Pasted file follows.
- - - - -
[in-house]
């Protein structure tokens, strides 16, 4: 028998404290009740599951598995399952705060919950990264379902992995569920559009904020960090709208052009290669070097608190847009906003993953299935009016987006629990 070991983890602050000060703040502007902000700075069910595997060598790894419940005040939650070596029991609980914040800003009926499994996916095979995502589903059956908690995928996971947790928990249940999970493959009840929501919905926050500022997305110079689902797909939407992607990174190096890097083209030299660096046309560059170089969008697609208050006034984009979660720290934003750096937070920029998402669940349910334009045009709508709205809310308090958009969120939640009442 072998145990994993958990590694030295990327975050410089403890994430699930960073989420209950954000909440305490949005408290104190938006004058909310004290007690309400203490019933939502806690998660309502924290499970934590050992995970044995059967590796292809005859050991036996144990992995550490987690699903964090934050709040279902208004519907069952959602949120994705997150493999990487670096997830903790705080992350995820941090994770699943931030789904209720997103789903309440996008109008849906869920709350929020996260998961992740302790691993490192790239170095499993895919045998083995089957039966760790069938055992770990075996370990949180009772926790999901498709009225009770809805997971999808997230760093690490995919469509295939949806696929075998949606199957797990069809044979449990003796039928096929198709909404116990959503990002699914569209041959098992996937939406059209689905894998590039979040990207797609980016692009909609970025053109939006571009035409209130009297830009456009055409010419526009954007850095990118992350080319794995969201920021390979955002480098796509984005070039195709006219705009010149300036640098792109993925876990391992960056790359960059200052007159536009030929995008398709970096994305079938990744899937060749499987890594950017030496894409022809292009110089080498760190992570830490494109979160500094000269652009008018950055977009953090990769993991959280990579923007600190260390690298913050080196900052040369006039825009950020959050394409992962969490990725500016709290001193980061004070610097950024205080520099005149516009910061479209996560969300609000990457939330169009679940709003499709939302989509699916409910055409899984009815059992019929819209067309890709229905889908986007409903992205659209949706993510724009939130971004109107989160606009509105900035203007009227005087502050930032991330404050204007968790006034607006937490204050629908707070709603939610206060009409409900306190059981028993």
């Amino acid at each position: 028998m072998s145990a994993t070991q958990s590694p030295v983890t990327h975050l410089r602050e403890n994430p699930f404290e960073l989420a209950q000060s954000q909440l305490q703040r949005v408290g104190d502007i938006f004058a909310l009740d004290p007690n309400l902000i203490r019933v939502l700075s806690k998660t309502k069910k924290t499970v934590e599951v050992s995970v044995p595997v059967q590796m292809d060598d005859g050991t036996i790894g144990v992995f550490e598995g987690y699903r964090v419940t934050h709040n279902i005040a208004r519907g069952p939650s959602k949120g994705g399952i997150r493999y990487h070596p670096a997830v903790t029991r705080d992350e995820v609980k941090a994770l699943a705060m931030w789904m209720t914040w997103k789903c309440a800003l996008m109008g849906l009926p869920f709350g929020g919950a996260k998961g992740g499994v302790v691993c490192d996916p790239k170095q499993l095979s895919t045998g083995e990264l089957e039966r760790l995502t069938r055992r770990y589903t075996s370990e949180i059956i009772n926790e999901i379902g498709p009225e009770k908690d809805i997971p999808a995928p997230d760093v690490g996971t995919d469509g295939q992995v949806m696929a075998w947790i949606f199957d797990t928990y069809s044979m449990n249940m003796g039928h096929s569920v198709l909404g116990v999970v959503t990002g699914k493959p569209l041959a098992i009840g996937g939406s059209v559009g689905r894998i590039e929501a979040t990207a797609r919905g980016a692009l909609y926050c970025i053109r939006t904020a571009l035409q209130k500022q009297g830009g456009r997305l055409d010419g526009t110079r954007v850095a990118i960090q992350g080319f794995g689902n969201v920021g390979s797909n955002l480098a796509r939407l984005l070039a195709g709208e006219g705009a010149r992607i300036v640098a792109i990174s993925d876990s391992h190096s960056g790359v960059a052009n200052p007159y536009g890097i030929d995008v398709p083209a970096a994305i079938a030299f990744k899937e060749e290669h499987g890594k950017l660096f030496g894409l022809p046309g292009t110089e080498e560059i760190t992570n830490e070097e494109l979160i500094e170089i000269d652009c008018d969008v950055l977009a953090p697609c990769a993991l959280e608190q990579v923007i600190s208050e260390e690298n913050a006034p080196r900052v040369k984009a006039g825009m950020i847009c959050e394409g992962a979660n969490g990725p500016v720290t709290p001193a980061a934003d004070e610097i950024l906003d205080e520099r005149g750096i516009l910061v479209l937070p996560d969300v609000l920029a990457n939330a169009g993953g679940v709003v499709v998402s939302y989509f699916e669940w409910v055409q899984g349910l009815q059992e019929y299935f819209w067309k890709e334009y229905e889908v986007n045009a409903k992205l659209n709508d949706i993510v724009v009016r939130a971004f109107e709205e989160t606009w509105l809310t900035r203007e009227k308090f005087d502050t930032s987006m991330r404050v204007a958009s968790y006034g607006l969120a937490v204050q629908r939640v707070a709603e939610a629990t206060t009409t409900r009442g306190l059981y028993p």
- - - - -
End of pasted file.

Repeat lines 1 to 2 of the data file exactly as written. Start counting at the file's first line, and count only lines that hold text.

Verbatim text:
[in-house]
């Protein structure tokens, strides 16, 4: 028998404290009740599951598995399952705060919950990264379902992995569920559009904020960090709208052009290669070097608190847009906003993953299935009016987006629990 070991983890602050000060703040502007902000700075069910595997060598790894419940005040939650070596029991609980914040800003009926499994996916095979995502589903059956908690995928996971947790928990249940999970493959009840929501919905926050500022997305110079689902797909939407992607990174190096890097083209030299660096046309560059170089969008697609208050006034984009979660720290934003750096937070920029998402669940349910334009045009709508709205809310308090958009969120939640009442 072998145990994993958990590694030295990327975050410089403890994430699930960073989420209950954000909440305490949005408290104190938006004058909310004290007690309400203490019933939502806690998660309502924290499970934590050992995970044995059967590796292809005859050991036996144990992995550490987690699903964090934050709040279902208004519907069952959602949120994705997150493999990487670096997830903790705080992350995820941090994770699943931030789904209720997103789903309440996008109008849906869920709350929020996260998961992740302790691993490192790239170095499993895919045998083995089957039966760790069938055992770990075996370990949180009772926790999901498709009225009770809805997971999808997230760093690490995919469509295939949806696929075998949606199957797990069809044979449990003796039928096929198709909404116990959503990002699914569209041959098992996937939406059209689905894998590039979040990207797609980016692009909609970025053109939006571009035409209130009297830009456009055409010419526009954007850095990118992350080319794995969201920021390979955002480098796509984005070039195709006219705009010149300036640098792109993925876990391992960056790359960059200052007159536009030929995008398709970096994305079938990744899937060749499987890594950017030496894409022809292009110089080498760190992570830490494109979160500094000269652009008018950055977009953090990769993991959280990579923007600190260390690298913050080196900052040369006039825009950020959050394409992962969490990725500016709290001193980061004070610097950024205080520099005149516009910061479209996560969300609000990457939330169009679940709003499709939302989509699916409910055409899984009815059992019929819209067309890709229905889908986007409903992205659209949706993510724009939130971004109107989160606009509105900035203007009227005087502050930032991330404050204007968790006034607006937490204050629908707070709603939610206060009409409900306190059981028993």